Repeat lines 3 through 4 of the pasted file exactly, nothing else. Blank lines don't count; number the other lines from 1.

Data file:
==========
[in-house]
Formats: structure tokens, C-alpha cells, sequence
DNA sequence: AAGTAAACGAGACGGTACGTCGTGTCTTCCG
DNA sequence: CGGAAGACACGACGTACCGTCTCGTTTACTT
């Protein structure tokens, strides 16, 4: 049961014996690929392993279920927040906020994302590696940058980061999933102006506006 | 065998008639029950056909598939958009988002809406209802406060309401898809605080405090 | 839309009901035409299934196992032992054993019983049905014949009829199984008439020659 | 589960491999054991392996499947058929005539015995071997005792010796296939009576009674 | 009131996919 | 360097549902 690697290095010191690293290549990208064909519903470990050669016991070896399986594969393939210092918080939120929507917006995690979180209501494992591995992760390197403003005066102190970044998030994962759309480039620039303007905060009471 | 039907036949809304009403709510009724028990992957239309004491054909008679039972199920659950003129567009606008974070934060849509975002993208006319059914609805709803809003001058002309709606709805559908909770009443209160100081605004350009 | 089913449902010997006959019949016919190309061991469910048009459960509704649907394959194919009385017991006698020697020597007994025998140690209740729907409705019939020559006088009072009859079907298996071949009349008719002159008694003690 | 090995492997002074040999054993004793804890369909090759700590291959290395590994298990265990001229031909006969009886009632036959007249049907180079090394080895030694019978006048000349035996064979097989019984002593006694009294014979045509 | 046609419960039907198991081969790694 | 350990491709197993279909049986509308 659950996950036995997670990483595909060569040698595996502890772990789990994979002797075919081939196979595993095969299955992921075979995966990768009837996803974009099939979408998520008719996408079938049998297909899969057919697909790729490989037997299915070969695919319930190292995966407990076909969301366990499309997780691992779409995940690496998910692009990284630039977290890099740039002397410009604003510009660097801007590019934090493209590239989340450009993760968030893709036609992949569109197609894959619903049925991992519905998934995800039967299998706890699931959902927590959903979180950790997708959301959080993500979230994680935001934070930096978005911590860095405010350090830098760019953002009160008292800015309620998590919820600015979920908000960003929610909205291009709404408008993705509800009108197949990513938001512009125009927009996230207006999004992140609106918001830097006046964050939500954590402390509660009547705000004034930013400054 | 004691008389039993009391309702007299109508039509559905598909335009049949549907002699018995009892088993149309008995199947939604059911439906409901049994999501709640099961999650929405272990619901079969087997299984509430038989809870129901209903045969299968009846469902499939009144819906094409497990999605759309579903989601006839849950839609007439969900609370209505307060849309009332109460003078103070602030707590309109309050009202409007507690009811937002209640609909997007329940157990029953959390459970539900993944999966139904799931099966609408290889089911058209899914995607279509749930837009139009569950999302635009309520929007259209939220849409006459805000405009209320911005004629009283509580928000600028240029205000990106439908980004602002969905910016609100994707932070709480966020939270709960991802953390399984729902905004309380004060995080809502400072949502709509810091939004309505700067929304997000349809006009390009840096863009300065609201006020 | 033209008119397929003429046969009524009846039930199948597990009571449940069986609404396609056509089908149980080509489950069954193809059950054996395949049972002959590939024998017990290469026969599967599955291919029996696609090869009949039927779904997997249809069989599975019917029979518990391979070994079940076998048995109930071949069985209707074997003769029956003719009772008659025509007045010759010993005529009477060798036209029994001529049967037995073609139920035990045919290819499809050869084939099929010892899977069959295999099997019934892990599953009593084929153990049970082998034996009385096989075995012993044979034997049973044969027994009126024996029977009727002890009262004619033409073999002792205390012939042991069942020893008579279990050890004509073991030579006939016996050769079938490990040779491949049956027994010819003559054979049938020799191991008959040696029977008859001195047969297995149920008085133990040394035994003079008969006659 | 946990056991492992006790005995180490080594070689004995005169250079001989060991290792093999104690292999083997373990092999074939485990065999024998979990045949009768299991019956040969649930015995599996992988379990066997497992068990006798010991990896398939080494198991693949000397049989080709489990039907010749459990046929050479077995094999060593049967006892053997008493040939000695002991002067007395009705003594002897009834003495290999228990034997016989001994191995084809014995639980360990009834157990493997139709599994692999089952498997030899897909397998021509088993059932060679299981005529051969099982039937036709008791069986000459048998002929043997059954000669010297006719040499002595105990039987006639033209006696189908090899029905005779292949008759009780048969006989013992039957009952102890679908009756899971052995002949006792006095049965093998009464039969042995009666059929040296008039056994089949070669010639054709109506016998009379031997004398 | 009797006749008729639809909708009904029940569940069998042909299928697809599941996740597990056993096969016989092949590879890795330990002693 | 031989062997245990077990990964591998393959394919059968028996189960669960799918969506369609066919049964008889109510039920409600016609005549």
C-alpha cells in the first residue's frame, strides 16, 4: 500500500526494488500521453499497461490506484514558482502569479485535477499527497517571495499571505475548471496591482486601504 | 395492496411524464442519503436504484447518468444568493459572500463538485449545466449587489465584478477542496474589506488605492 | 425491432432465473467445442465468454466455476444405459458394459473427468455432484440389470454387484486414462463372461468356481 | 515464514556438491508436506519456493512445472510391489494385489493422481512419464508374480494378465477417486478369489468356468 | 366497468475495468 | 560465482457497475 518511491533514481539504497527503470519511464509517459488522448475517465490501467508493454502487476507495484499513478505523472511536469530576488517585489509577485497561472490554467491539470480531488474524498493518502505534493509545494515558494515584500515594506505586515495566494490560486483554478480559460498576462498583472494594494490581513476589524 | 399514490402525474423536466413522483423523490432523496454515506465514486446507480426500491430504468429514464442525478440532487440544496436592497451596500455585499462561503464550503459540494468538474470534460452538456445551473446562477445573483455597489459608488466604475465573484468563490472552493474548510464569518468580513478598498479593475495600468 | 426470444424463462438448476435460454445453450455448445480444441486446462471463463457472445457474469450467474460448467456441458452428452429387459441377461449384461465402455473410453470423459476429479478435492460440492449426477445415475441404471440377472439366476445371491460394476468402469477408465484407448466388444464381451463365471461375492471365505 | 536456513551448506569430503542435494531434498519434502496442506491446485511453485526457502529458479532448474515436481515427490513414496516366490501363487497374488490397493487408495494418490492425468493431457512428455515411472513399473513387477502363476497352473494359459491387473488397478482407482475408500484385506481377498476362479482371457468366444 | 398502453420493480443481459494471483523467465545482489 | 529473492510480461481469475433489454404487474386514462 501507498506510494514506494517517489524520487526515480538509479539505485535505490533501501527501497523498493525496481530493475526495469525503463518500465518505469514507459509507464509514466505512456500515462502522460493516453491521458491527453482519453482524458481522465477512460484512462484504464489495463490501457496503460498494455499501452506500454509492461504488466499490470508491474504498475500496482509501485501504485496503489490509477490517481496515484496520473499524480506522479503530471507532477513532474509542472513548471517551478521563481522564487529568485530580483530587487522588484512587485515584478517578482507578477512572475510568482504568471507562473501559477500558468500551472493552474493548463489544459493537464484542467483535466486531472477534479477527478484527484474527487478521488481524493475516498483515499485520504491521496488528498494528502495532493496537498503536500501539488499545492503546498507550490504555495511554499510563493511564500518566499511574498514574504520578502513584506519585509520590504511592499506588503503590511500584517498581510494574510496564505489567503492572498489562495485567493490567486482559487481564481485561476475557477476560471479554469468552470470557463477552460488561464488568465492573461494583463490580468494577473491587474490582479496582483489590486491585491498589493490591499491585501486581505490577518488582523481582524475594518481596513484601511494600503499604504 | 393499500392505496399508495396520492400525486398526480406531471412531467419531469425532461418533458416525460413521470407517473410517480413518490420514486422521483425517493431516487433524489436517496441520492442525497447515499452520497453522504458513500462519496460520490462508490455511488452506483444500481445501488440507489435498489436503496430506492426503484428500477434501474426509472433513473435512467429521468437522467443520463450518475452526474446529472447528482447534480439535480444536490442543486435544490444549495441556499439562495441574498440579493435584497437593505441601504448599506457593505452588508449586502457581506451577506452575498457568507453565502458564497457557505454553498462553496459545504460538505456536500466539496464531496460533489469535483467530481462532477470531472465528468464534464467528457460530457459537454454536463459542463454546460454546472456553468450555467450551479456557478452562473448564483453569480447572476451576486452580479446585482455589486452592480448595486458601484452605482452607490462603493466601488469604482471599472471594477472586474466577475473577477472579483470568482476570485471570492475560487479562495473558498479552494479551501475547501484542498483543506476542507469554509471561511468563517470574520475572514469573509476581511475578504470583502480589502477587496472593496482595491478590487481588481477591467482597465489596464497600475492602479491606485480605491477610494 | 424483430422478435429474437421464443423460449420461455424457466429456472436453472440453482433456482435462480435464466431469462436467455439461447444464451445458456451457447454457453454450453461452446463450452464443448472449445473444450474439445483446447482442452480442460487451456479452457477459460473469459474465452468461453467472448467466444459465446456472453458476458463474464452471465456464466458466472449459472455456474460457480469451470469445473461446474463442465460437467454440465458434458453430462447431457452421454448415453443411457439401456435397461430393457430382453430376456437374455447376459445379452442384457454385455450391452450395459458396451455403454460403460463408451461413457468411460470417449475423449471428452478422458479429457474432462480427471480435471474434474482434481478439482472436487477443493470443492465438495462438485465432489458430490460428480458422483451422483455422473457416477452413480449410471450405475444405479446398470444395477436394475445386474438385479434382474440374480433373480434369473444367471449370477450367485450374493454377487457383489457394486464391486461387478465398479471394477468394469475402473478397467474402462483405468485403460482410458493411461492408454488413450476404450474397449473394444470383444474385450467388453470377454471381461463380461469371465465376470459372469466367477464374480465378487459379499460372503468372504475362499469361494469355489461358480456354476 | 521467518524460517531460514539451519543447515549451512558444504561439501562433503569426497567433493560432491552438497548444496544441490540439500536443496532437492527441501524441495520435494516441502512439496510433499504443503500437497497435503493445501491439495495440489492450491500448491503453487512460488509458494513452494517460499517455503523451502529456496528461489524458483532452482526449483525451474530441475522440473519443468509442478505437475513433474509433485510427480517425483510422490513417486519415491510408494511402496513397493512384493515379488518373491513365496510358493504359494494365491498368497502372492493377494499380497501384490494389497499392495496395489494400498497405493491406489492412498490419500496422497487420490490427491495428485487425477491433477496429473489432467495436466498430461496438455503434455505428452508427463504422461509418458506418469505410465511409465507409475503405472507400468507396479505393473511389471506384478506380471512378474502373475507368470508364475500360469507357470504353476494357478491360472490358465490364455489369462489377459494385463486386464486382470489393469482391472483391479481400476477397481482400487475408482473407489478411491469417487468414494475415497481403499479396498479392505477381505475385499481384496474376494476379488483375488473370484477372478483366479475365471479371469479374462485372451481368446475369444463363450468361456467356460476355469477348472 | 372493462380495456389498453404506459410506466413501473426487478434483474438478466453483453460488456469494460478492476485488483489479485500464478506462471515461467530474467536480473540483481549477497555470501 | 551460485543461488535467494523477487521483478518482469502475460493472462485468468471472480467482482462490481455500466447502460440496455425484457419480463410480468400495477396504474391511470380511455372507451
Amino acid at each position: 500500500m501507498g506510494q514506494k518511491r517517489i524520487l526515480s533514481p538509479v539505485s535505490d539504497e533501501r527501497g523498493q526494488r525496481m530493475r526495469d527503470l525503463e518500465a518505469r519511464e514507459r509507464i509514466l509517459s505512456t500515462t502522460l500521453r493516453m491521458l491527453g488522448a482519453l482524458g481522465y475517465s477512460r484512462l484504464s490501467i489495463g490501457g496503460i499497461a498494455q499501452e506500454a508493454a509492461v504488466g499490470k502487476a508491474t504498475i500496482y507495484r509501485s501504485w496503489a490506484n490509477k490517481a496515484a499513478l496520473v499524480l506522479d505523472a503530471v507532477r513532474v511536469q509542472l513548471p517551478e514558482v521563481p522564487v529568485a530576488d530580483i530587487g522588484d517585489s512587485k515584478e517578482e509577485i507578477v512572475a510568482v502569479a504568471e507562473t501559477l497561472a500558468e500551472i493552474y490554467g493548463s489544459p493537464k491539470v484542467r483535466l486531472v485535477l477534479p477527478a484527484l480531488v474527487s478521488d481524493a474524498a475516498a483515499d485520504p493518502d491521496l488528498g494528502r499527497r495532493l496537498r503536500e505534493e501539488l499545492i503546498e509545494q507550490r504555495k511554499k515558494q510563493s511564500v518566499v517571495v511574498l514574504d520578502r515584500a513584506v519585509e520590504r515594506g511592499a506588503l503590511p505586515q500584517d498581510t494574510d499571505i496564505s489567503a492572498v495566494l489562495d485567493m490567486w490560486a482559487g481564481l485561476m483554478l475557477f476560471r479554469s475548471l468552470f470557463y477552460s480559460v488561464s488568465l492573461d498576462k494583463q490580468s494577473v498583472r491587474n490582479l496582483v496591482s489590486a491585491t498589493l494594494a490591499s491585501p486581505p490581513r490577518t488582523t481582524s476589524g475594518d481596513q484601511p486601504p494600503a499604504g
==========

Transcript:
DNA sequence: AAGTAAACGAGACGGTACGTCGTGTCTTCCG
DNA sequence: CGGAAGACACGACGTACCGTCTCGTTTACTT